The job-hunting process isn’t easy but being aware of common interview red flags can help you avoid a potentially bad fit.

With any career opportunity, the interview process should be a two-way street that involves both parties learning about each other and asking questions. And this mindset is becoming more recognized.

According to The Muse, an online career platform, 72% of job seekers say they’ve experienced a “Shift Shock” before. Shift Shock is a sense of surprise or regret in a new role because the role or company was significantly different from what they were led to believe. And 48% of job seekers would even go so far as to try to get their old job back if they experienced Shift Shock.

Understanding that interviews are an opportunity for job seekers to learn more about the role and company can help prevent this.

Here are five red flags to look for in a job interview.

1. Vague answers to legitimate questions

An interview is an opportunity for both the interviewer and interviewee to ask questions and learn more about what each party can bring to the table. When you ask questions about the company, role or team and receive vague answers or general statements, that should be a red flag.

Just as you should provide detailed answers with concrete examples to any questions you’re asked, so too should the interviewer. Avoiding giving direct answers or even providing inconsistent answers that lack clarity is a sign that the company may either be disorganized or unknowledgeable.

An unprepared hiring manager or interviewer raises a red flag that they haven’t invested time in preparing for the interview.

2. Inappropriate questions or comments

While a job interview is a time to ask questions, it is not an opportunity for the interviewer to badger you with personal, rude or inappropriate questions. Questions that are ageist, sexist, racist or equally offensive in nature should immediately raise obvious red flags.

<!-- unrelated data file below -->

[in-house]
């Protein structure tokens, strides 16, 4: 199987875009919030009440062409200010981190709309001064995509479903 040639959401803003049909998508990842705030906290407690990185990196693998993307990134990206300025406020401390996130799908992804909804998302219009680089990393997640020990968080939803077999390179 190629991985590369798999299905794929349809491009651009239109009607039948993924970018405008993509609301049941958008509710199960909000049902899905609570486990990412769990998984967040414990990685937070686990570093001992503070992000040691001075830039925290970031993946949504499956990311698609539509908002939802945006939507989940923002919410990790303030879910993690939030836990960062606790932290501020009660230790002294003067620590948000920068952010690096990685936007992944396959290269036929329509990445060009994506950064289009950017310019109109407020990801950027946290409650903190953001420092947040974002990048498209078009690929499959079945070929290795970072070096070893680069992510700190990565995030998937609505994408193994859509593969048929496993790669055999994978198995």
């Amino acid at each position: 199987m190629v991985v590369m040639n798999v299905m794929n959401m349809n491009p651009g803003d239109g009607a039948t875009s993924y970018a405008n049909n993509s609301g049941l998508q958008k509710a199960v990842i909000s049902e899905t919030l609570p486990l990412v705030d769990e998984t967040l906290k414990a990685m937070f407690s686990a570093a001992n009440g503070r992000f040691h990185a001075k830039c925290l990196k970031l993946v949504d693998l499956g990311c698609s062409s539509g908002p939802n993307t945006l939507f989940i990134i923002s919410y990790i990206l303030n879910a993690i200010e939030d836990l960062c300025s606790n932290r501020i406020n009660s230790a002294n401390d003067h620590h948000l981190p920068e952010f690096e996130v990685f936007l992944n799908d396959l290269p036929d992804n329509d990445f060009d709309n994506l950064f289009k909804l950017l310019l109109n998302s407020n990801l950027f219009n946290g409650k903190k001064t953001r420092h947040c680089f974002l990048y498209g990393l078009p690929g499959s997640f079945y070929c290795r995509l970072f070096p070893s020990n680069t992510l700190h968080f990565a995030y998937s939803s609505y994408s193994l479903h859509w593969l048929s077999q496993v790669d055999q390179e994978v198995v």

Even if the interviewer means no intentional harm in asking the question, it may demonstrate an unconscious bias in the recruitment process, or even perhaps that the company tolerates unprofessional behaviour. And this could foreshadow what goes on in the company or what you could possibly experience if you were hired.

3. Distracted or rude behaviours

While no one should be on their phone or texting during an interview, if an interviewer receives a ping on their phone and checks it without apologizing or muting it, that should serve as an immediate red flag. Interviews generally don’t take longer than an hour, so if the interviewer can’t put away their phones during that time, it demonstrates their lack of respect for your time and energy.

Likewise, if the interviewer seems distracted, is avoiding eye contact or isn’t paying attention to you, it shows that they don’t care enough about you and may not care about you once hired either.

4. An excessive number of interviews

While the interview process shouldn’t consist of just one interview and being hired on the spot, it shouldn’t be a drawn-out process either. Generally speaking, an interview process that takes more than seven follow-up interviews, unless it’s a C-suite or director position, can be considered excessive.

If a junior role requires a candidate to complete 12 interviews before being hired, that’s a red flag. It shows that the company or team may be overly consensus driven, indecisive or have trouble driving things to completion.

5. No connection with the prospective or hiring manager

If during the interview, you don’t feel a connection with the hiring manager, that could be a sign that the role may not work out in the long run. If you feel like you don’t get along with them during the interview, who’s to say you will get along in the role?

If the interview is still in the early stages with the human resources department and there is no connection there, that’s not a red flag yet. However, the red flag is if there is no connection with the manager you would potentially be working with. However, a good interview should still engage in meaningful two-way conversations that leave both parties feeling enthusiastic about a potential fit in the organization.

For more job interview tips, see our blog for tips on preparing for your next interview.

Published on July 15, 2022.